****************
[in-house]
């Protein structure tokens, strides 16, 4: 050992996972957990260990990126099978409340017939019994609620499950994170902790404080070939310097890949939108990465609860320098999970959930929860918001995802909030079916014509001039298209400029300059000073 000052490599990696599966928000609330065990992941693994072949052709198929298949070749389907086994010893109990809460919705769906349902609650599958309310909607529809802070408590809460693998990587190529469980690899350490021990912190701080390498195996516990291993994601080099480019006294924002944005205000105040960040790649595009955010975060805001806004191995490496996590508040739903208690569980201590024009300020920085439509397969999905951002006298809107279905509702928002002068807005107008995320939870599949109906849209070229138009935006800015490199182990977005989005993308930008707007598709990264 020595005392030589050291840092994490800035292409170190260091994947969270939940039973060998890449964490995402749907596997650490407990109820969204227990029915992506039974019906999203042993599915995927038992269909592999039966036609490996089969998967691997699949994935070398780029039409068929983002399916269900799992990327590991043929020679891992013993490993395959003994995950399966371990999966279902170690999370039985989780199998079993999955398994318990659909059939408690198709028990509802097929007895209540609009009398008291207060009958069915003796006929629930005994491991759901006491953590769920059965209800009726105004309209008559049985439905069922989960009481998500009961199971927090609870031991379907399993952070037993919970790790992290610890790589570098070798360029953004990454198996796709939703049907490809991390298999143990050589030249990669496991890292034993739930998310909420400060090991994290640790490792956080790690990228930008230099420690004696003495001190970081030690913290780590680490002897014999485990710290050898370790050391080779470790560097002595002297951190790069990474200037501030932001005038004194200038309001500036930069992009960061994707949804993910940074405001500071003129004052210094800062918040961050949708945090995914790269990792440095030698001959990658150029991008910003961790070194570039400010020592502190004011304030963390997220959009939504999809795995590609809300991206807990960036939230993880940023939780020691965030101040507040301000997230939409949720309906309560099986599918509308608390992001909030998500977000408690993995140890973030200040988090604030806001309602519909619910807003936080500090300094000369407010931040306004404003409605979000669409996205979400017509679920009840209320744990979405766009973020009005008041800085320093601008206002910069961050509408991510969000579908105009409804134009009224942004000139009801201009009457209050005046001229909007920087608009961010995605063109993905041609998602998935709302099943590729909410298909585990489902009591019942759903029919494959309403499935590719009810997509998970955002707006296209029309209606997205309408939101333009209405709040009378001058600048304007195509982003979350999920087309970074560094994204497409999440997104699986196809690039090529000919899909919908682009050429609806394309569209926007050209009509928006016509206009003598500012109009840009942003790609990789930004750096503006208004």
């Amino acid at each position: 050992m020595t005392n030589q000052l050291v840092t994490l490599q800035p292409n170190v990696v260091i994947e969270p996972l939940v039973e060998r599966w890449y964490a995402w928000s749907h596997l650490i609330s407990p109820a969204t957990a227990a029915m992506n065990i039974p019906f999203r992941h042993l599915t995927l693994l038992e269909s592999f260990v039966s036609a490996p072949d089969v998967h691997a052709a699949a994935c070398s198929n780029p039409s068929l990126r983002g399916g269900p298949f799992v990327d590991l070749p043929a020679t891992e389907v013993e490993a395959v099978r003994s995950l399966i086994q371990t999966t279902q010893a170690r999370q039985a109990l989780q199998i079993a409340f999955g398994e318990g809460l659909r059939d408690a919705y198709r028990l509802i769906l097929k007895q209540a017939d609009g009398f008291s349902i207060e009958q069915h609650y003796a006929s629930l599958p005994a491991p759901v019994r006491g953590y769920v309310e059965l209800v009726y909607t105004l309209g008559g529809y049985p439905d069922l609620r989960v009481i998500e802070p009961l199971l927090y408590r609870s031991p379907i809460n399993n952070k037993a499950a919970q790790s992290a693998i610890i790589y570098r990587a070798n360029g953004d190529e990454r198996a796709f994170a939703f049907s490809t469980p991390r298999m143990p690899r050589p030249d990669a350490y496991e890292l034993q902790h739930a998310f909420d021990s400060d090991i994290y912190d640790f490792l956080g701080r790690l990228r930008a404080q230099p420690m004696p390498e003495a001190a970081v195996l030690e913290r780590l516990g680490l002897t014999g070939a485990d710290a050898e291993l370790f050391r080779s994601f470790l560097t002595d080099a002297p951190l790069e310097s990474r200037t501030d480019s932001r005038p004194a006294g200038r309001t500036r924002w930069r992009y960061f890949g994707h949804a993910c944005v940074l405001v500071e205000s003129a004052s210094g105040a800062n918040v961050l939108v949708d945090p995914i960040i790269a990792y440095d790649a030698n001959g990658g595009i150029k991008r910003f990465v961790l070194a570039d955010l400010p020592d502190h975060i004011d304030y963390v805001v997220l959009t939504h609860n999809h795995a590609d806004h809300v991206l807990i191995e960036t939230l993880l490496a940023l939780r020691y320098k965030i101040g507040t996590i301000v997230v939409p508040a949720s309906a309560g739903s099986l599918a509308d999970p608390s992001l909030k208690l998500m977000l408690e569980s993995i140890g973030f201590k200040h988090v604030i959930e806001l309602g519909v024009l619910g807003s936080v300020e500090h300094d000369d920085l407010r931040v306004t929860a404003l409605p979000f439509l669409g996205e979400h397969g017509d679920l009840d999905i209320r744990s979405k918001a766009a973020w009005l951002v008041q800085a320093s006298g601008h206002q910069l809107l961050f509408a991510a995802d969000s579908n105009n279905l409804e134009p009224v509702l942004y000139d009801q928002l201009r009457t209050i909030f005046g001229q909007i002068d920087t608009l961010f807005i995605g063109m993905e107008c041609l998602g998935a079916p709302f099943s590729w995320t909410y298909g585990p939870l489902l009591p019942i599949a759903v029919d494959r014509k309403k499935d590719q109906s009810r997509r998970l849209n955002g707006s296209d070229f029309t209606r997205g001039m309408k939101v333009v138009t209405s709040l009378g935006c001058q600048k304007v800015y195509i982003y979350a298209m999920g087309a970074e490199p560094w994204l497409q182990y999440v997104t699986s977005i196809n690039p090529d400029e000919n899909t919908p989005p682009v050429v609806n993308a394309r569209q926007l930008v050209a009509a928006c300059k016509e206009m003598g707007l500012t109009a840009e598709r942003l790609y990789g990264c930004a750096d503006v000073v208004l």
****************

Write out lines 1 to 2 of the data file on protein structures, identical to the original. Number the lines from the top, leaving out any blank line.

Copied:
[in-house]
């Protein structure tokens, strides 16, 4: 050992996972957990260990990126099978409340017939019994609620499950994170902790404080070939310097890949939108990465609860320098999970959930929860918001995802909030079916014509001039298209400029300059000073 000052490599990696599966928000609330065990992941693994072949052709198929298949070749389907086994010893109990809460919705769906349902609650599958309310909607529809802070408590809460693998990587190529469980690899350490021990912190701080390498195996516990291993994601080099480019006294924002944005205000105040960040790649595009955010975060805001806004191995490496996590508040739903208690569980201590024009300020920085439509397969999905951002006298809107279905509702928002002068807005107008995320939870599949109906849209070229138009935006800015490199182990977005989005993308930008707007598709990264 020595005392030589050291840092994490800035292409170190260091994947969270939940039973060998890449964490995402749907596997650490407990109820969204227990029915992506039974019906999203042993599915995927038992269909592999039966036609490996089969998967691997699949994935070398780029039409068929983002399916269900799992990327590991043929020679891992013993490993395959003994995950399966371990999966279902170690999370039985989780199998079993999955398994318990659909059939408690198709028990509802097929007895209540609009009398008291207060009958069915003796006929629930005994491991759901006491953590769920059965209800009726105004309209008559049985439905069922989960009481998500009961199971927090609870031991379907399993952070037993919970790790992290610890790589570098070798360029953004990454198996796709939703049907490809991390298999143990050589030249990669496991890292034993739930998310909420400060090991994290640790490792956080790690990228930008230099420690004696003495001190970081030690913290780590680490002897014999485990710290050898370790050391080779470790560097002595002297951190790069990474200037501030932001005038004194200038309001500036930069992009960061994707949804993910940074405001500071003129004052210094800062918040961050949708945090995914790269990792440095030698001959990658150029991008910003961790070194570039400010020592502190004011304030963390997220959009939504999809795995590609809300991206807990960036939230993880940023939780020691965030101040507040301000997230939409949720309906309560099986599918509308608390992001909030998500977000408690993995140890973030200040988090604030806001309602519909619910807003936080500090300094000369407010931040306004404003409605979000669409996205979400017509679920009840209320744990979405766009973020009005008041800085320093601008206002910069961050509408991510969000579908105009409804134009009224942004000139009801201009009457209050005046001229909007920087608009961010995605063109993905041609998602998935709302099943590729909410298909585990489902009591019942759903029919494959309403499935590719009810997509998970955002707006296209029309209606997205309408939101333009209405709040009378001058600048304007195509982003979350999920087309970074560094994204497409999440997104699986196809690039090529000919899909919908682009050429609806394309569209926007050209009509928006016509206009003598500012109009840009942003790609990789930004750096503006208004």